Inflammations are expressed as mean+SEM. The inhibition percentages are calculated from the differences between the treated and control groups. Statistical significance of differences between the mean values was analyzed by ANOVA and Dunnett′s test. A P value of < 0.05 was considered to be significant.
ST (50-400 µg/ml) caused a concentration -dependent inhibition of the human recombinant 5-LO. At the concentration of 400 µg/ml the inhibitory effect (49.37% inhibition) was found to be statistically significant (P< 0.05). The specific 5-LO inhi-bitor BW B 70C exhibited 48.13% inhibition at 1µM [Figure:1].
Other in vitro assays
The percent inhibition exhibited by ST (at 250 µg/ml) on COX -1, COX - 2, NOS (constitutive-neuronal) and LTD4 are listed in [Table:1].
Carrageenan, histamine, serotonin or zymosan A-induced paw inflammation
Intraplantar injection in the hind paw with carrageenan induced a progressive inflammation reaching a maximum at 3 h. Animals treated intraperitoneally with aqueous extract of ST at doses 20 and 100 mg showed a significant inhibition of inflammation in all phases of the experiment. The antiinflammatory effect at the 100 mg dose was comparable to that of indomethacin (20 mg/kg, i.p) [Figure:2].
At the lower dose (20 mg/kg, i.p.) ST extract did not exhibit significant inhibition of paw inflammation induced by intraplantar injection of histamine or serotonin or zymosan A. However, at 100 mg dose ST significantly inhibited the pedal inflammation caused by histamine or serotonin or zymosan A, which was similar to that of indomethacin (20 mg/kg, i.p.) [Figure:3], [Figure:4], [Figure:5]
TPA-induced acute mouse ear inflammation
Topical application of aqueous extract of ST inhibited the TPA-induced acute mouse ear inflammation by 37.31% and 52.08 % at doses 1 and 5 mg/ear respectively. The reference drug indomethacin (0.5 mg/ear) exhibited 59.90% inhibition in this inflammatory model [Table:2].
Capsaicin-induced acute mouse ear inflammation
Topical application of aqueous extract of ST significantly (P< 0.001) inhibited the capsaicin-induced acute mouse ear inflammation by 26.13% and 41.15 % at doses 1 and 5 mg/ear respectively. The antiinflammatogenic effect exhibited by ST was comparable to that of reference drug indomethacin (0.5 mg/ear, 42.39% inhibition) in capsaicin-induced mouse ear inflammation [Table:2].
Arachidonic acid (AA)-induced mouse ear inflammation
Administration of AA to mouse produced a short inflammatory response. Topical application of ST extract showed a significant (P< 0.001) inhibition of AA-induced ear inflammation at doses 1 mg/ear (25.44% inhibition) and 5 mg/ear (40.40% inhibition) [Table:2].
Mouse ear inflammation induced by multiple topical application of TPA
ST at 1 mg/ear did not exhibit a significant inflammation reduction in prolonged inflammation induced by multiple applications of TPA to mouse ear. However, at the 5 mg/ear dose the extract showed mild antiinflammatogenic effect on TPA-induced chronic mouse ear inflammation. The glucocorticoid dexamethasone (0.05 mg/ear) exhibited a statistically significant (P< 0.05) reduction of inflammation [Table:2].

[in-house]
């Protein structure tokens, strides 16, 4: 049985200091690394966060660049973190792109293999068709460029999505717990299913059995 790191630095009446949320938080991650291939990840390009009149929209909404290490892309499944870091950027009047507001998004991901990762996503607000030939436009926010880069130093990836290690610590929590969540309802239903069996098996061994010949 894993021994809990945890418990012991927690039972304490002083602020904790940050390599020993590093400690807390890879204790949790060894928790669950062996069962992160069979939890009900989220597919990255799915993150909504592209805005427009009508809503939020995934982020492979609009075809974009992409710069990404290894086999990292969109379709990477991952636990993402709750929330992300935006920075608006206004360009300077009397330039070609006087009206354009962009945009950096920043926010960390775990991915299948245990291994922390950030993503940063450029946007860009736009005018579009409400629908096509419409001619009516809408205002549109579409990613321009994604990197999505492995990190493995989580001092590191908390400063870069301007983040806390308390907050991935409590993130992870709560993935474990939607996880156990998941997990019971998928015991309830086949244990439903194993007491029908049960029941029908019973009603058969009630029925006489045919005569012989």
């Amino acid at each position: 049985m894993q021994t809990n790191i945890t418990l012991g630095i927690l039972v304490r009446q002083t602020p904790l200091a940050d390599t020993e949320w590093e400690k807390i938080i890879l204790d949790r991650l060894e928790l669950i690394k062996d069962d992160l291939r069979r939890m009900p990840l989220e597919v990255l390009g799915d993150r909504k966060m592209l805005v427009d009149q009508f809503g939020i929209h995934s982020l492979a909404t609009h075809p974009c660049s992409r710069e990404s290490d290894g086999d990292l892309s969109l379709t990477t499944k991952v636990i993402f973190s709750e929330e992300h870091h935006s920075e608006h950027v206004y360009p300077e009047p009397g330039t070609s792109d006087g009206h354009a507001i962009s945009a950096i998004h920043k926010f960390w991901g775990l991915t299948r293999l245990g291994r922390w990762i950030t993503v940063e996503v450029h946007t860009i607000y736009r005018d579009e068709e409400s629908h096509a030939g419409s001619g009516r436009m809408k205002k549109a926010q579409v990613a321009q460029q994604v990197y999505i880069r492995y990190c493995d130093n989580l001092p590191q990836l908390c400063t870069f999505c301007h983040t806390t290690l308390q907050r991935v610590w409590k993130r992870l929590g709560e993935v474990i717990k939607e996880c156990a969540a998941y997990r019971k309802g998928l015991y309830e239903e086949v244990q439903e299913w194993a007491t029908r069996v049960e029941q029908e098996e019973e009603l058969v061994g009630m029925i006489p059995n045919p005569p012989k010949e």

Oxazolone and DNFB-induced contact-delayed type hypersensitivity mouse ear inflammation
ST failed to show any significant effect on oxazolone and DNFB-induced mouse ear swelling at 1 mg/ear dose. At 5 mg/ear dose a mild antiinflammatogenic effect was observed (8.59% inhibition in oxazolone and 10.23% inhibition in DNFB) [Table:2].
The present study established the antiinflammatory activity of the aqueous extract of ST. The extract produced marked inhibition of carrageenan-induced rat paw inflammation, a test which has a significant predictive value for antiinflammatory agents acting by inhibiting the mediators of acute inflammation. Also, carrageenan-induced paw inflammation is a test largely used to study both steroidal and non-steroidal antiinflammatory drugs. Carrageenan induces an inflammatory reaction in two different phases. The initial phase, which occurs between 0 and 2 h after injection of carrageenan, has been attributed to the release of histamine, serotonin and bradykinin on vascular permeability. The inflammation volume reaches its maximum approximately 3 h post-treatment after which it begins to decline. The late phase, which is also a complement-dependent reaction, has been shown to be due to overproduction of prostaglandin in tissues. ST extract inhibited the inflammation from the first hour, acting on both the early as well the late phases. ST extract also effectively inhibited the inflammation produced by histamine and serotonin, which suggests that the antiinflammatory activity of ST is possibly mediated by inhibiting the action of these mediators. In addition to these mediators, NO also plays an important role in carrageenan-induced paw inflammation. Inducible nitric oxide synthase (iNOS) expression and subsequent production of NO maintains the inflammation. In radio-ligand binding studies, at a concentration of 250 µg/ml ST has an 84.10% inhibition of NOS (constitutive neuronal) [Table:1], which may support to the present in vivo findings.